Dual vs. Single Agency Relationships in Real Estate
Buyers and sellers of real estate are often confused about the role of real estate agents, who the agents represent, and real estate agency relationships. Many states require that agents give buyers and sellers an agency disclosure form to sign.
The form used in California, for example, is not an agreement; it is a disclosure. It discloses the various natures of possible agency relationships, and all parties must read it to be better prepared to select the desired type of agency relationship.
Agents who represent clients under single agency owe a fiduciary responsibility to the client—they cannot share confidential information with the other party or the other party's agent. Single agency agents must use care and due diligence to perform duties, disclose all material facts, and be honest.
Buyer's agents and the buyer generally sign a buyer's broker agreement, which lays out the duties and obligations of the agent. In some states, if buyers do not sign a buyer's broker agreement with the agent, that agent does not represent the buyer, they instead become a sub-agent of the seller. Sub-agents owe the same duties to the seller as the listing agent. Seller's agents and the seller sign a listing agreement, which also lays out the duties and obligations of the agent. Listing agents and buyer's agents each owe their clients loyalty, confidentiality, and accountability.
Many agents work as a buyer's agent with buyers and as a seller's agent with sellers, but some agents work solely as exclusive buyer's agents and never take a listing. Other agents work exclusively with sellers and never show a property. Dealing with specialized agents over general agents can provide clients with a more focused and cultivated point of view.
Dual Agency With Two Agents
Because all real estate agents are licensed under a real estate broker, it is possible to work with an agent who is licensed by the same broker as the listing agent. This situation creates a dual agency. The agents could work at separate offices and be strangers to each other, but since the same broker licenses them, they are still operating under dual agency when one agent represents the buyer, and the other represents the seller.
An agent may have initially created a single agency relationship with the buyer, but when the buyer chooses a home listed by that agent's broker, the agent's relationship with the buyer changes. Not all single agents note the distinction. In the real world, most of these dual agents talk as dual agency, but continue to act closer to single-agency representation.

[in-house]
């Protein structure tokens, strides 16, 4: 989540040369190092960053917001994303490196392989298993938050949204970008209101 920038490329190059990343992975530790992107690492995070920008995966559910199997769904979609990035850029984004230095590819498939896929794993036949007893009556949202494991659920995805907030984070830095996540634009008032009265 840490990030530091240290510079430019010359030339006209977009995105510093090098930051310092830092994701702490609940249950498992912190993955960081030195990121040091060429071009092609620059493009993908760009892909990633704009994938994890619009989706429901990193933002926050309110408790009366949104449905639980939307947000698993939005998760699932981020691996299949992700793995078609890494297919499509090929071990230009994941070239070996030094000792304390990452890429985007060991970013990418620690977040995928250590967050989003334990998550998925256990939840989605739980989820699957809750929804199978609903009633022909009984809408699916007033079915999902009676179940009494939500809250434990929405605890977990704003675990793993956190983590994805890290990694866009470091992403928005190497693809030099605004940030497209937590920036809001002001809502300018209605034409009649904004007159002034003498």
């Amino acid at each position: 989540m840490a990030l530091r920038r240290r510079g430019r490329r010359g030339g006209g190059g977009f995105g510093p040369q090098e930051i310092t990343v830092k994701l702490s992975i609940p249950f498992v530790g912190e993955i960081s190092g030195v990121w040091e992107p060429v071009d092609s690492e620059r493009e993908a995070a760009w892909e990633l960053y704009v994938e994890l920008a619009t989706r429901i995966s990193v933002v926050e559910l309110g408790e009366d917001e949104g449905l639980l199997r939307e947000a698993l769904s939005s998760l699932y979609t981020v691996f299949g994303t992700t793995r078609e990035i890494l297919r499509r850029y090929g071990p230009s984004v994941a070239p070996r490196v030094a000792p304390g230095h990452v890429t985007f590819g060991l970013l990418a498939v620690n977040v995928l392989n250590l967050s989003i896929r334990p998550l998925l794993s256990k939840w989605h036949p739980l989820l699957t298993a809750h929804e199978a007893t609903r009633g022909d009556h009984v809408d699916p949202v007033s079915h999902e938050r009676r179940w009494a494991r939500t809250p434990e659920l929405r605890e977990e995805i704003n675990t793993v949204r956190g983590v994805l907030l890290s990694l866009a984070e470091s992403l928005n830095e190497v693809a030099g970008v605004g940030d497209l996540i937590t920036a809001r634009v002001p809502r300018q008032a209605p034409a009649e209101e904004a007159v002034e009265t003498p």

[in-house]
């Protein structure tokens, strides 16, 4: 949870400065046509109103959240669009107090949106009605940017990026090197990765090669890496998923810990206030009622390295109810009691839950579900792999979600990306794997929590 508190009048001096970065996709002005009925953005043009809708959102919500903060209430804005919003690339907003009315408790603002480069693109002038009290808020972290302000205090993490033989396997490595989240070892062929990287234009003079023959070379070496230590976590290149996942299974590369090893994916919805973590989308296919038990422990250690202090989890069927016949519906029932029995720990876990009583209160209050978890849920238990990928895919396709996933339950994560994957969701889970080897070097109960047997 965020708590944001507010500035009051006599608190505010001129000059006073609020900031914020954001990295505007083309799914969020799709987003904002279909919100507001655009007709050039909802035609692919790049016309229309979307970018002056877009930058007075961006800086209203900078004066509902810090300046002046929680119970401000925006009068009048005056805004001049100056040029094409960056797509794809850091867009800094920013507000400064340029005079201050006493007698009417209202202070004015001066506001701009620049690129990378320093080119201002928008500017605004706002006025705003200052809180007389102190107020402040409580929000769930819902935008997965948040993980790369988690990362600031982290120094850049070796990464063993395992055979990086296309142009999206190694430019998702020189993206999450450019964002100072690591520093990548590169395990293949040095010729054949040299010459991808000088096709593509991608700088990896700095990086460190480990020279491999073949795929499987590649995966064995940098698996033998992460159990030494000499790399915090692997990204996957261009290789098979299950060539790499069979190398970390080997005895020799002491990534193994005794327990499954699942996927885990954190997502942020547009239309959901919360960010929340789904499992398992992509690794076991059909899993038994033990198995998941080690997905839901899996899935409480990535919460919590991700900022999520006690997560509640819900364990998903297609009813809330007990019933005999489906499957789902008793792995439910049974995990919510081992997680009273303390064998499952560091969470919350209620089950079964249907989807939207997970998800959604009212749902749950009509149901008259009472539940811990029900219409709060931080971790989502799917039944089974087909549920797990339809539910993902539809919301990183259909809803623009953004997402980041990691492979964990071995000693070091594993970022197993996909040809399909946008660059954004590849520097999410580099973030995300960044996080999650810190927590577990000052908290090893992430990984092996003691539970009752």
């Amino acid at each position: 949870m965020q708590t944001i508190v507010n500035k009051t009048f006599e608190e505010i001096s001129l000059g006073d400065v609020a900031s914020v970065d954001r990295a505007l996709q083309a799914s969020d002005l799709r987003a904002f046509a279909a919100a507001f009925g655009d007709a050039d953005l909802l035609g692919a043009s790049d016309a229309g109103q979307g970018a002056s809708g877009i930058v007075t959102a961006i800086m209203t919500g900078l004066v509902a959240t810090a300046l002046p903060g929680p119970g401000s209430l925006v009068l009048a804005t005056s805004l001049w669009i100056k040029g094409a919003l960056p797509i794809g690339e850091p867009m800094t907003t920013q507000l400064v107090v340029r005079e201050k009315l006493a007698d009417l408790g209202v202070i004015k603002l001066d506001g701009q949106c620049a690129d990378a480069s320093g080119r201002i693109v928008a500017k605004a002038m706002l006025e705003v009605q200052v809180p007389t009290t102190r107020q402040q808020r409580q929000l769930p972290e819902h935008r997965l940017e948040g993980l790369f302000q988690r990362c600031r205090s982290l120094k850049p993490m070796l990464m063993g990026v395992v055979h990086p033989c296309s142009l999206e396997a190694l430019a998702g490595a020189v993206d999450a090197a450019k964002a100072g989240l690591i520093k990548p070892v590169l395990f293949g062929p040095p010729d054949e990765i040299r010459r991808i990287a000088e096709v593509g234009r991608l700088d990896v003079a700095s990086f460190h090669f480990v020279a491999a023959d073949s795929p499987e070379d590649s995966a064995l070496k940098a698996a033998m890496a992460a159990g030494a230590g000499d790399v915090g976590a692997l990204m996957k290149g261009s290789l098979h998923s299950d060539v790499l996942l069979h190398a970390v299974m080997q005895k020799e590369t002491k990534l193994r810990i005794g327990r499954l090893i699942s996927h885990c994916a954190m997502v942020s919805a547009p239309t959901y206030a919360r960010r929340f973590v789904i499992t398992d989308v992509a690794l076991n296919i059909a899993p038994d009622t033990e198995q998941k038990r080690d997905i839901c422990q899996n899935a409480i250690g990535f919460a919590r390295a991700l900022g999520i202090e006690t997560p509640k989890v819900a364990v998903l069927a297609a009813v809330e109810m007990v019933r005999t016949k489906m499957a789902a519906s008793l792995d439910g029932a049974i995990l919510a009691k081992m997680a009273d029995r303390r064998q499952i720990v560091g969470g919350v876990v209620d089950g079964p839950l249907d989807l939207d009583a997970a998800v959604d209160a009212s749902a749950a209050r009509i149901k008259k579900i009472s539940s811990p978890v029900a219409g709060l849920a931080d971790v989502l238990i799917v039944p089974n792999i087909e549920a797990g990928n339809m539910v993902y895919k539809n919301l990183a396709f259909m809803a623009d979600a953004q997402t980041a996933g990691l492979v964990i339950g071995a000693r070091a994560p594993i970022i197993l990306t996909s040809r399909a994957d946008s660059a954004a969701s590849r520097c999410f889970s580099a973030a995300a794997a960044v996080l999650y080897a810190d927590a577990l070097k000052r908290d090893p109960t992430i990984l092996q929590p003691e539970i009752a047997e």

Laws vary from state to state, but in general, dual agency must be agreed to in writing between the parties. In California, for example, exclusive buyer's broker agreements contain verbiage that allows dual agency, so most buyers don't realize their buyer's broker could be subject to dual agency. Only exclusive buyer's agents and listing agents whose practice focuses solely on listings are never dual agents.
Dual Agency With the Same Agent
A listing agent for a property who also represents the buyer is a dual agent. Dual agents cannot operate in a fiduciary relationship with either party and must treat both sellers and buyers equally. They cannot share confidential information or provide confidential advice. A seller once sued a dual agent in California because she told the buyer to ask for a carpet allowance from the seller. The dual agent cannot advise on home price, terms, or negotiate on anyone's behalf. It is challenging to obtain the highest and best price for the seller when the agent also represents the buyer.
Some buyers say they prefer to work solely with listing agents because they know the agent is receiving both the listing commission and buyer's agent commission. They feel the listing agent is motivated when a buyer makes a purchase offer to get that offer accepted. While some agents operate in that manner, most do not. They might also ask the dual agent to further negotiate the real estate commission to increase the seller's profit on a low-ball offer.
To avoid dual agency, some agents will work as transaction agents. Transaction agents do not represent either party and do not protect the interest of the seller nor the buyer; they simply facilitate the transaction.
A transaction agent helps to fulfill the obligations of the purchase contract and provides the necessary paperwork for each side. It relieves some of the responsibility incurred when agents take on dual agency and further removes the agent from loyalty.